Smart maintenance requires new skills from mechanics
What skills are required for technicians when using Augmented and Virtual Reality (AR&VR) applications in maintenance activities in the industry? This is the core question that we try to answer from the WCM Smart Maintenance Skills lab.
Based on several pilots at Stork and Kuehne & Nagel, we have evaluated how technicians deal with the interpretation and analysis of information provided for guidance and implementation of maintenance activities when applying VR & AR applications. The research shows that age, experience and education level are of great importance for mechanics in VR & AR applications in daily practice.
A complicating factor was the COVID 19 trouble that played a major role in the pilots’ implementation in recent months. The companies involved have a strict policy regarding carrying out activities in the workplace due to the Corona virus. With a modified approach, it has nevertheless been possible to conduct experiments with VR & AR, albeit modified. The Corona crisis has further emphasized the added value of AR & VR applications in maintenance.
Application of AR and VR in industry
In 2019, an exploratory study “Developing Maintenance Skills” was carried out by two students from the Industrial Engineering & Management program at Avans University of Applied Sciences into the application of AR and VR in the industry. In this project, Fujifilm, Tata Steel and Kuehne + Nagel investigated the impact of new technologies on mechanics and what skills they lack to apply the technology in the professional field. This study found that Augmented Reality (AR) is more commonly used in companies than Virtual Reality (VR), which is considered more suitable for training sessions than work performance. The companies involved see that their technicians (usually with secondary vocational education and 40+) are not familiar with data analysis techniques and reading more complex dashboards. AR applications have not yet started, as the technology is relatively expensive to purchase and does not yet provide sufficient added value. Most companies have started pilots to participate on a smaller scale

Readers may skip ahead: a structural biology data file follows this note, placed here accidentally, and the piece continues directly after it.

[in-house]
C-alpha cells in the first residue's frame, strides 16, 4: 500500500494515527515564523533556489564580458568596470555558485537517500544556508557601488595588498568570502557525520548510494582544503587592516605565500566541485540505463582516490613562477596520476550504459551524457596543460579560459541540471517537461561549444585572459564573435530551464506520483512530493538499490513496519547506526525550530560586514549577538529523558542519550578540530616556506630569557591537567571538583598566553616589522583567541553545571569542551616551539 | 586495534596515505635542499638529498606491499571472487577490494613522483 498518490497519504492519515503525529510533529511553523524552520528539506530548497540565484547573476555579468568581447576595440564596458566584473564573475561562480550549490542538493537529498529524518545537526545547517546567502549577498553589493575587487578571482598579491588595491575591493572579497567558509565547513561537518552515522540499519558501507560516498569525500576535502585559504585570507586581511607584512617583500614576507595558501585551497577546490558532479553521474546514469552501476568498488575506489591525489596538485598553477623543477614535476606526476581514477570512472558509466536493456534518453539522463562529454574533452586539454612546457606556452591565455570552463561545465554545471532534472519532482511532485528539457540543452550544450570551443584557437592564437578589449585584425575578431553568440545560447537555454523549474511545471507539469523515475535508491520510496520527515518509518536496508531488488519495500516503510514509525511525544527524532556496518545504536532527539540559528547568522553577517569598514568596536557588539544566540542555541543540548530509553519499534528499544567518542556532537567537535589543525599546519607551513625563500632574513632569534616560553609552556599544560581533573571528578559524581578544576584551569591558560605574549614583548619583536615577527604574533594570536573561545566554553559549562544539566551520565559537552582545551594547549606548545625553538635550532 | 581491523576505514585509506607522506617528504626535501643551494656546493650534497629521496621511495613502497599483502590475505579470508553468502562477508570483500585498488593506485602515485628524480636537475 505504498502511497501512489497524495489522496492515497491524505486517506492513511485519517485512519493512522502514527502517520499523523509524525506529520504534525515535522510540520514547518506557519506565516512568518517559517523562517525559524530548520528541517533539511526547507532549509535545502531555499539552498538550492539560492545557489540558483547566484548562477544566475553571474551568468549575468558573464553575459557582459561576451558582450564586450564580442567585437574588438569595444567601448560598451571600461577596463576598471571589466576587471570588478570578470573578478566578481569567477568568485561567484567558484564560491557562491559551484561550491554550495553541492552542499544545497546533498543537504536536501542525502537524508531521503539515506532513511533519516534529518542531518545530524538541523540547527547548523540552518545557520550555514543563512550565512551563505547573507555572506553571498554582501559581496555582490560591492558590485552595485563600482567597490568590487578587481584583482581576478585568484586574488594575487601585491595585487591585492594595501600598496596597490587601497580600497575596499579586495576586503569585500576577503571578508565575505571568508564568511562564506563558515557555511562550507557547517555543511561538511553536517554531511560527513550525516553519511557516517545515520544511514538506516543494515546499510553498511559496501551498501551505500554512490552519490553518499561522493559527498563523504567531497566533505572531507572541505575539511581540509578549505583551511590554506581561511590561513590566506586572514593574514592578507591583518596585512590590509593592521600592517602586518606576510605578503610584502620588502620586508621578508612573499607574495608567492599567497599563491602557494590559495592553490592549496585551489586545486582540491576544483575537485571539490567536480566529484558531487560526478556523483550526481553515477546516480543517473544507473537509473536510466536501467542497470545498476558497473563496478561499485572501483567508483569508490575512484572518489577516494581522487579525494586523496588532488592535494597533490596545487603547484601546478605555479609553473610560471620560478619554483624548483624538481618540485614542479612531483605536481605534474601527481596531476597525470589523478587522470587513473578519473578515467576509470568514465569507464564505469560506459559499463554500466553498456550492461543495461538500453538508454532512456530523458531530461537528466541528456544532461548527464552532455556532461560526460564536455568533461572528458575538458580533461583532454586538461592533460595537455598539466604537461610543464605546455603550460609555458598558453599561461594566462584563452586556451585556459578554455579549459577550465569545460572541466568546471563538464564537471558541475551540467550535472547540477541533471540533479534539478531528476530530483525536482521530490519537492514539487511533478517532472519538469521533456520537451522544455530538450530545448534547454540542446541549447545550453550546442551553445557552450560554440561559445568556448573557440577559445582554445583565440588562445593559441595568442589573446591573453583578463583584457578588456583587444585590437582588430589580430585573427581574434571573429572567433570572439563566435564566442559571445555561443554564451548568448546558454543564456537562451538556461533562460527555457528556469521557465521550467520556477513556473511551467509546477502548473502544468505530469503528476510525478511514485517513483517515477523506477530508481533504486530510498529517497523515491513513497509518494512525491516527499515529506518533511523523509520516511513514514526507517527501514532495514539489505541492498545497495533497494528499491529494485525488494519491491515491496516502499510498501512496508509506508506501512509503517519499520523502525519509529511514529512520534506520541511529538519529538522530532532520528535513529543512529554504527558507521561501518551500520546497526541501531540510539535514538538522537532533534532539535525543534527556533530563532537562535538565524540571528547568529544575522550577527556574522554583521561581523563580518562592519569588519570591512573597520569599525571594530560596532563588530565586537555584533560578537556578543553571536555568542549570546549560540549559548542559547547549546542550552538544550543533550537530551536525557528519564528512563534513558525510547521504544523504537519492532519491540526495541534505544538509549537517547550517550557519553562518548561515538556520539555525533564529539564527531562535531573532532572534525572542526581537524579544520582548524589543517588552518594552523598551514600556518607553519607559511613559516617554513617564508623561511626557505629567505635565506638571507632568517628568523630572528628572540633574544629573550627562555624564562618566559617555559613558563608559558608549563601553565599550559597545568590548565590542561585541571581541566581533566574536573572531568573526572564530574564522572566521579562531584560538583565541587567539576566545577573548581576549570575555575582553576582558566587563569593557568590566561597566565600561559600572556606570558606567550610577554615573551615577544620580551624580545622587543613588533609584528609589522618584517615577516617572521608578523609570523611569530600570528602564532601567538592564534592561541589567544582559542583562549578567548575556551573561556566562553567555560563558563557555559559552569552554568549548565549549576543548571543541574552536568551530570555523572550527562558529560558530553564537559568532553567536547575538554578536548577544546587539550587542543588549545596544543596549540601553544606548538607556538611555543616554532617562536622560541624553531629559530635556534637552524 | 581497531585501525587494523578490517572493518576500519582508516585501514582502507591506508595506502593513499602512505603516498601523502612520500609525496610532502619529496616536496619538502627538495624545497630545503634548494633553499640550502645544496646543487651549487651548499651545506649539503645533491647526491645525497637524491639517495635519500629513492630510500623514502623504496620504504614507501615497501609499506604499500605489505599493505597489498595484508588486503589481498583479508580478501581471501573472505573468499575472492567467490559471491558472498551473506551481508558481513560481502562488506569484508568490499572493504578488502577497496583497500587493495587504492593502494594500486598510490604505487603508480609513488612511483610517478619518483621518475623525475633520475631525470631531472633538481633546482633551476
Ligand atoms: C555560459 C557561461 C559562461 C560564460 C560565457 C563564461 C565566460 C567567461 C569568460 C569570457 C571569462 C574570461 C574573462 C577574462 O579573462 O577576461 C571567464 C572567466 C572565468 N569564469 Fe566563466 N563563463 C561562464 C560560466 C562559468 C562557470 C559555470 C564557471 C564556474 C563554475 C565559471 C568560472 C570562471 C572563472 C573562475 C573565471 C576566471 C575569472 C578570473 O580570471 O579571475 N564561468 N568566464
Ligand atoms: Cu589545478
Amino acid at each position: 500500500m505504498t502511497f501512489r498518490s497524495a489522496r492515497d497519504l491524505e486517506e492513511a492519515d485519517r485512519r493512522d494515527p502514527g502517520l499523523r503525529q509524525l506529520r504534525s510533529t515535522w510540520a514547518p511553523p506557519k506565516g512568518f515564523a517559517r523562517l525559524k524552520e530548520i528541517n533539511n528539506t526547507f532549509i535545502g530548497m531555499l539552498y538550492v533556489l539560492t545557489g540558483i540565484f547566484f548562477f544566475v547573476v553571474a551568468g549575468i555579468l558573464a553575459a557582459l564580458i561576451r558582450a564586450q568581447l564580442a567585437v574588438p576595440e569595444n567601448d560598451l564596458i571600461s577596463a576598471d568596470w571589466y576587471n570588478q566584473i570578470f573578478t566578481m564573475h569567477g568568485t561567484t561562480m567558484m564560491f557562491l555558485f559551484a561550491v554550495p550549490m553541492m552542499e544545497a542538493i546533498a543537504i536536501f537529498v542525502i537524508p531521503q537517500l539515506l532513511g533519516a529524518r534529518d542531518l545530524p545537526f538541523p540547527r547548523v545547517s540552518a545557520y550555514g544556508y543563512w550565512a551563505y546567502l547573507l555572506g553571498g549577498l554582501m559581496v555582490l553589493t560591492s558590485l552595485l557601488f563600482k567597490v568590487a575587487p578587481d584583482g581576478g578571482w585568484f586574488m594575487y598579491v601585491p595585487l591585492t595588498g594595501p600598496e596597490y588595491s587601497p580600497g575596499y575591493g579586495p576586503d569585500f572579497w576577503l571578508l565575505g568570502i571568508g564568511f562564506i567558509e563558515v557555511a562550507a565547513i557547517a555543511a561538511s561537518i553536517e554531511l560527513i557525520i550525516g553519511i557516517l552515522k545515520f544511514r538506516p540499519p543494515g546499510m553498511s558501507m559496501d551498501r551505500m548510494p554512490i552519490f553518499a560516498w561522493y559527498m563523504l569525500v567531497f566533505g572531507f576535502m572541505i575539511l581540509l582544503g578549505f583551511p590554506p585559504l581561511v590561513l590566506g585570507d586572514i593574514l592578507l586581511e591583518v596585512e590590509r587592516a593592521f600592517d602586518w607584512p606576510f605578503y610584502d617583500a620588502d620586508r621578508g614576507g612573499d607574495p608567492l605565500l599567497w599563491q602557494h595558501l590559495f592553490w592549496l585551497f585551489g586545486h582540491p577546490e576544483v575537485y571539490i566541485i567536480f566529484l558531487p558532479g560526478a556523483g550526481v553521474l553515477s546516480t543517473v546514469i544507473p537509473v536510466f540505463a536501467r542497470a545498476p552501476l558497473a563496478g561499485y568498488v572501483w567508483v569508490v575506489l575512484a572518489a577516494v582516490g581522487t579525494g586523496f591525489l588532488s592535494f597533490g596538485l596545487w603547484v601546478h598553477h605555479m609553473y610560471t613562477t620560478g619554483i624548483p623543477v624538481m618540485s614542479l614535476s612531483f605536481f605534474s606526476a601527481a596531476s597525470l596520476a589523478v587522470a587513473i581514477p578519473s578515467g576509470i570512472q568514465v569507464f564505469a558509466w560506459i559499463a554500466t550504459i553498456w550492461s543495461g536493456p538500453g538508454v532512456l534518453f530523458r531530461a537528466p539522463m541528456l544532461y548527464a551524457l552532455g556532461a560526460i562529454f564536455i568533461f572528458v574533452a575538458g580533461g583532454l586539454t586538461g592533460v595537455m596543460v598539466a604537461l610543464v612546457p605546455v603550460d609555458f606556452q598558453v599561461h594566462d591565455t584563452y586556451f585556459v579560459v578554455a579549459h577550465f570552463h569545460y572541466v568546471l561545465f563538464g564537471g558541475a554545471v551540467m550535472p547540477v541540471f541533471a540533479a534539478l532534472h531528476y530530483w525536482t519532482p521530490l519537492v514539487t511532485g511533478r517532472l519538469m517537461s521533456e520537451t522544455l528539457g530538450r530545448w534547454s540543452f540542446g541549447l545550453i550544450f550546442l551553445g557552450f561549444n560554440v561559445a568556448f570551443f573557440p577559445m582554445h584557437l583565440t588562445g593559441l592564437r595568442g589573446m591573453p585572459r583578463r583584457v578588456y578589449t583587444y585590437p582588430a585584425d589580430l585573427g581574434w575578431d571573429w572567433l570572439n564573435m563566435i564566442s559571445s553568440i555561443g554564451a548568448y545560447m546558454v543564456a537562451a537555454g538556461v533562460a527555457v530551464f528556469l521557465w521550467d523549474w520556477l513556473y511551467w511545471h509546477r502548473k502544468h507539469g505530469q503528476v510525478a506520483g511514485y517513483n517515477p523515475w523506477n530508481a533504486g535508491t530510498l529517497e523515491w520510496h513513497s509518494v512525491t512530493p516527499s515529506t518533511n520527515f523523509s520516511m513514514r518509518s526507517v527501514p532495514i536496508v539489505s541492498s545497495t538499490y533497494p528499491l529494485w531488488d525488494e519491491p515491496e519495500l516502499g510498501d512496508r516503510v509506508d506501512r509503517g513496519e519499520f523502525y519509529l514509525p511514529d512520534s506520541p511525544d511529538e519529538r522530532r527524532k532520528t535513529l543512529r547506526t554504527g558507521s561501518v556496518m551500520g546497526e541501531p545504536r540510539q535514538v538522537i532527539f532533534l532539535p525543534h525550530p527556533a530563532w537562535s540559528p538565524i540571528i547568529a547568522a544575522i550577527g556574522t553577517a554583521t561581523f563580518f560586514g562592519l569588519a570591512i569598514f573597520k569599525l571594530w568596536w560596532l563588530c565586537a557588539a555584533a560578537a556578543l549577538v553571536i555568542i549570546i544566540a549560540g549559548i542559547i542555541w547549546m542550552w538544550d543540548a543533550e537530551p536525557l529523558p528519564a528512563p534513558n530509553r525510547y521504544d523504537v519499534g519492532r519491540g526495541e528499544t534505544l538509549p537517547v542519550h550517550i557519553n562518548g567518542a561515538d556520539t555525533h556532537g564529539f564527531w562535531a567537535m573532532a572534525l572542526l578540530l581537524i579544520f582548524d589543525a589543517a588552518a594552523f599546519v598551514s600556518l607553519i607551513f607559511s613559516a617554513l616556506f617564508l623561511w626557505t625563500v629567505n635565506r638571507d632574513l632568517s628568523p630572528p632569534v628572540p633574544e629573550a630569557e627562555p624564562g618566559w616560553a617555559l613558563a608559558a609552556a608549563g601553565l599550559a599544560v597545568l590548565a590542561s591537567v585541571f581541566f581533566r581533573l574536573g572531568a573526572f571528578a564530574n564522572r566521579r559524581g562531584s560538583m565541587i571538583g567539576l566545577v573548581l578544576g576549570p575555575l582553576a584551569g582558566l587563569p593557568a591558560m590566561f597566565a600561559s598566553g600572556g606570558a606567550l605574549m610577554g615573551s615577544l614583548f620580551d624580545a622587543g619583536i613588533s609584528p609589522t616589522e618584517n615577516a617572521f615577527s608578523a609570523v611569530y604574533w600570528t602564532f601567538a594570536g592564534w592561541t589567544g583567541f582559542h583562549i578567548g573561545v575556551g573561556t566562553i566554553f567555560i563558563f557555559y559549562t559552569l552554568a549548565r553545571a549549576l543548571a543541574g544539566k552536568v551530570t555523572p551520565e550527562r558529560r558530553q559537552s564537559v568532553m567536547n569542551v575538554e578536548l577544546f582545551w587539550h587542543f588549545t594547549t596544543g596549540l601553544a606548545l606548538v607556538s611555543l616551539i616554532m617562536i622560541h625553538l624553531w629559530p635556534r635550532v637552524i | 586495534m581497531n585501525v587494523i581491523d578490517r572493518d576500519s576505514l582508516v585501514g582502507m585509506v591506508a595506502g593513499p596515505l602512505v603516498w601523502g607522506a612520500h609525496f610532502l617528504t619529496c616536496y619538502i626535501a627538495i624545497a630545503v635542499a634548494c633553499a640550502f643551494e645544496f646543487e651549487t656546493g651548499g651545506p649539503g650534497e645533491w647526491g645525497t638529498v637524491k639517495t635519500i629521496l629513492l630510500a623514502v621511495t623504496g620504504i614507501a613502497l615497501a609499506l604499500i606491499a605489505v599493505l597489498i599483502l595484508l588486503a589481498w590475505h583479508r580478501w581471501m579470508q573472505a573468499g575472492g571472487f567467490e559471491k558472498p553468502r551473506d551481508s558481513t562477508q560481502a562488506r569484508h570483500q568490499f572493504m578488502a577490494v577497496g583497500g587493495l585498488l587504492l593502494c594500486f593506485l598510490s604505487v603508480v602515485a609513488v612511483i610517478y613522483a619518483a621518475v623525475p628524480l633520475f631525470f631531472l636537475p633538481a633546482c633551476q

Fieldbit app pilot
The first experiments with AR have been conducted based on exploratory research. The Fieldbit App was used for this. The research was carried out by three students from the Industrial Engineering & Management program at Avans University of Applied Sciences. A pilot has been conducted to observe how technicians from Stork and Kuehne + Nagel react to the use of the Fieldbit App. The Fieldbit App is an application that functions as a helpdesk. This app includes various functions such as chatting, video calling, photo camera, AR functions, etc. The pilot aimed to observe which skills the employees master and which they lack. To do this, a suitable scenario has been devised together with Actemium using the app in Actemium’s Skills lab. Unfortunately, this pilot could not be physically carried out due to circumstances of COVID-19. An alternative scenario has been devised to allow the tests to continue. The new scenario was carried out by telephone. That is why it was decided to set up a relatively simple scenario and focus on the functionalities within the Fieldbit App and not the scenario itself. The test related to a defective coffee machine.